Application modernization isn't a threat, but it's not always easy

Think app modernization is scary? That's probably how people felt when the horse and carriage was replaced by the automobile.

As the recent hacker takeover of a Jeep (and subsequent recall of 1.4 million vehicles by Chrysler) showed, the modernization of transportation is happening at an exciting -- and sometimes scary -- pace.

That's the thing about modernization: it represents both seemingly inevitable progression and potentially dangerous new territory. Driverless cars and increasingly sophisticated in-car software systems offer exciting new opportunities, as well as new and unknown vulnerabilities. Application modernization, for many, is no different.

Application modernization is a proven, value-creating approach to updating IT architecture, systems, and software. But if you haven't been through a modernization project, it may seem daunting.

The uncertainties associated with changing software on an incremental and sometimes experimental basis can seem far bigger than the certainties associated with a more traditional "rip and replace" approach. Even though rip-and-replace is costly and time-consuming, it's more familiar and therefore can seem less alarming. So, we'd like to shed light on the positive impact application modernization can have on the enterprise by putting it in context.

"Modernization" is a process tied inextricably to industrialization, according to the Encyclopaedia Britannica. It represents that transition from a traditional, rural, and agrarian way of life to a secular, urban, industrialized society. Modernization, says the trusty dictionary, also brings profound economic, social, political, and cultural change.

Those same changes are effected when modernization happens in the IT organization:

Economically, application modernization requires different timing and levels of capital outlay -- the size of a project may be smaller than a traditional hardware or software replacement efforts, but the spend may be more continuous as IT departments shift to subscription-based, cloud-located technologies. The share of budget shifts, too, as departments from marketing to finance claim ownership over apps to serve end customers.

Social change is inevitable, too. During the process of modernization, members of the IT team are likely to have to adapt to new structures and reporting lines -- often, there's a move from a more hierarchical set-up to a flatter one. User behavior will also change, as modernization projects will enhance usability and consumption of the IT assets.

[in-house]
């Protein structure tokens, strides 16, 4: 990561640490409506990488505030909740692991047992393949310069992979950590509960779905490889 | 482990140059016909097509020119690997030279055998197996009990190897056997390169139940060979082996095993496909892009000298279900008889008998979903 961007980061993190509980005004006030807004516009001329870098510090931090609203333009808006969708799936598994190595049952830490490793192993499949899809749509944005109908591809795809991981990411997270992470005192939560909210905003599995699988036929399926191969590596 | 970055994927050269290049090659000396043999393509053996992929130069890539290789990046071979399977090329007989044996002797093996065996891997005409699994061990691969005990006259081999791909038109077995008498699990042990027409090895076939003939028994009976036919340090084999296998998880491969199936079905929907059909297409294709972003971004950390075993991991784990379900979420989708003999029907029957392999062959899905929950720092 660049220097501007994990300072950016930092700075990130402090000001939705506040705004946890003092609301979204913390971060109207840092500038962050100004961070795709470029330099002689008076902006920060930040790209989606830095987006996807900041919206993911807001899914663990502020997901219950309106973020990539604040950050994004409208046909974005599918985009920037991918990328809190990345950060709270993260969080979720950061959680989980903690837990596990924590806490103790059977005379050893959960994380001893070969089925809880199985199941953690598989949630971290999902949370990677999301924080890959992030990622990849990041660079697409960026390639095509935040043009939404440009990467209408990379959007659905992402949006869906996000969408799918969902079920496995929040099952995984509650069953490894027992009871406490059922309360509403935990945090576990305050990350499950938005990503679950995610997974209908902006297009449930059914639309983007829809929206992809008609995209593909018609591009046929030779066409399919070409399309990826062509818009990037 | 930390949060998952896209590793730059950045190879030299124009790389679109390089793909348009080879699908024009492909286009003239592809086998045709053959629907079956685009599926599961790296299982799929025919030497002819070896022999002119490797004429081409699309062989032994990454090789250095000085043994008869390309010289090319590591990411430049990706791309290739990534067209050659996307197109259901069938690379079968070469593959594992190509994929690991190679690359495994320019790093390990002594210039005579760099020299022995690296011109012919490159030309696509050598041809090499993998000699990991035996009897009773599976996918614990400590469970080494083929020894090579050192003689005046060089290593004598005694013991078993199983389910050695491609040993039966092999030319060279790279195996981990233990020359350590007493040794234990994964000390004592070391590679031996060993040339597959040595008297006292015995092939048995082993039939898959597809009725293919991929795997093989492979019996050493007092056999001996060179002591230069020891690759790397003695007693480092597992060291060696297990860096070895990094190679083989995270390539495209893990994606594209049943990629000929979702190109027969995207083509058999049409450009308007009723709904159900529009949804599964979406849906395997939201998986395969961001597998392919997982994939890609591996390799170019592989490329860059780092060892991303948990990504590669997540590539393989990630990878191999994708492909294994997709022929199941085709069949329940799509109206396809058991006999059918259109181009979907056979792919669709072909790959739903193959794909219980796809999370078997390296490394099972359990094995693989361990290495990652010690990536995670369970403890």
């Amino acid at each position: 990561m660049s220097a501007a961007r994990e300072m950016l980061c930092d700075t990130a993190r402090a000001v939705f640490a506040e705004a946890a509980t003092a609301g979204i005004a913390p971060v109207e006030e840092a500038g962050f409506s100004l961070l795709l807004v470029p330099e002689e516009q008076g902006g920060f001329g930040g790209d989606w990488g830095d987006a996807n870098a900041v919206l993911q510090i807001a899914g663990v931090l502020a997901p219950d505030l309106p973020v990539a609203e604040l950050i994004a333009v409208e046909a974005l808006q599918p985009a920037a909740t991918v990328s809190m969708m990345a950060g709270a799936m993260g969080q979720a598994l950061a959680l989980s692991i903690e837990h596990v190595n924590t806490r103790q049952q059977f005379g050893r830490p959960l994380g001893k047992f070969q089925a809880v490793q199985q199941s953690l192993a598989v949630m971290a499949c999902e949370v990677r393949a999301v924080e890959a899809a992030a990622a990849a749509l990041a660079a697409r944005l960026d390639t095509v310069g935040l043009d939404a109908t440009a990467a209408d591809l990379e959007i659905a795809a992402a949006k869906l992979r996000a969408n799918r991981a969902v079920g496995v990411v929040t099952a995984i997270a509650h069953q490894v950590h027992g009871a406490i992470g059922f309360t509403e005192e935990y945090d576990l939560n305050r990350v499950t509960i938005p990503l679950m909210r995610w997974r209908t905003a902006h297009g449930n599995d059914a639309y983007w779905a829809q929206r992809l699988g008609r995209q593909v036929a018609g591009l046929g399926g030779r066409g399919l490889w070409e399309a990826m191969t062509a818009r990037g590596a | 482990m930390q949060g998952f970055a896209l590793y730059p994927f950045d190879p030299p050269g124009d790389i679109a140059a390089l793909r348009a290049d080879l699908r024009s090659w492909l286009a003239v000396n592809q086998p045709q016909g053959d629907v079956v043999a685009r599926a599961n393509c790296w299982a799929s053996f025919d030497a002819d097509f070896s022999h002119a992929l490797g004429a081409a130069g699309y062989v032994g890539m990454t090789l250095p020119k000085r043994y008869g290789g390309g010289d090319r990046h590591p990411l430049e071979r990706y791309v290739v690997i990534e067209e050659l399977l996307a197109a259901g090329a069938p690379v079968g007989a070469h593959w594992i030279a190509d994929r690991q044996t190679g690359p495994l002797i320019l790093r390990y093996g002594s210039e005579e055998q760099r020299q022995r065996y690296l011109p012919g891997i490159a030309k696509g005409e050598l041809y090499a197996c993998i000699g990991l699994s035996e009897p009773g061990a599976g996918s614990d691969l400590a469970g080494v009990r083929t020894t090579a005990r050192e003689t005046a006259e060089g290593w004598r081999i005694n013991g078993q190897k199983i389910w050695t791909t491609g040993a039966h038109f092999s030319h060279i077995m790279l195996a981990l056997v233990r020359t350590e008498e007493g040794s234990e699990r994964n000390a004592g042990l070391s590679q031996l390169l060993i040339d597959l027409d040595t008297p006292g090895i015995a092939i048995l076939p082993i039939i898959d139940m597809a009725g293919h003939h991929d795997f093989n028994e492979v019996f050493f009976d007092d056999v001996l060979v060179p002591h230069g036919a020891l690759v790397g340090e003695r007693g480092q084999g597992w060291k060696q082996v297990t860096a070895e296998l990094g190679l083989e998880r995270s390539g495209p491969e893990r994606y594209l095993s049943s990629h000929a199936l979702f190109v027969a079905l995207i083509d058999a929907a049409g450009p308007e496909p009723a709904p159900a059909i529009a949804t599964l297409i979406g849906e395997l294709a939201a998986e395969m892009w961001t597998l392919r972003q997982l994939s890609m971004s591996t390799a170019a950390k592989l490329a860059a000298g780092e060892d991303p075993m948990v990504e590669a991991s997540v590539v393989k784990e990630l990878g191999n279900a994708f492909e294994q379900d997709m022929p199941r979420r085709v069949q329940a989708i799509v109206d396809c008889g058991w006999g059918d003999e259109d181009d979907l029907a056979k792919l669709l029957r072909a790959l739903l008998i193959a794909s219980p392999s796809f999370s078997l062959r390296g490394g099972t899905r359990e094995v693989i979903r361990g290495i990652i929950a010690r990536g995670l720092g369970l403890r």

The politics of IT administration also shift with modernization. The shift toward SaaS- and cloud-based technologies lightens the IT footprint, but it also invites new stakeholders form non-technology parts of the business. CMOs, for example, spend as much (or more) on technology than their CIO counterparts. This means that "ownership" of technology is now shared, making the politics that affect every organization that much more complicated.

Culturally, the IT organization also has to change. Application modernization is a step-change strategy with flexibility and adaptability at its heart. Although many technologists embrace these qualities, adopting a truly agile mindset is absolutely crucial for success in modern IT.

Encyclopaedia Britannica calls modernization a "continuous and open-ended process." In other words, there really is no beginning and no end. Similarly application modernization projects tend to happen in cycles, rather than on straight lines. It's like a continuous improvement best practice process.

On one hand, this constant state of change is exhilarating: it can foster innovation and creativity far beyond "traditional" technology thinking. On the other hand, it's a challenge for some IT organizations. Beyond a certain point, say our friends at the encyclopedia, "modernization begins to breed discontent" as participants in the modern framework adjust to a New Normal.

We believe that the opportunities modernization brings far outweigh the challenges. After all, the hackers that cracked a Jeep did it not to harm people, but to make Chrysler listen to the alarm bells the hackers already had been raising about the vulnerabilities.

Not every step toward modernization is progress, but it's also not one step forward, two steps back. It's just that the first step can be an awfully big one.

Copyright © 2015 IDG Communications, Inc.

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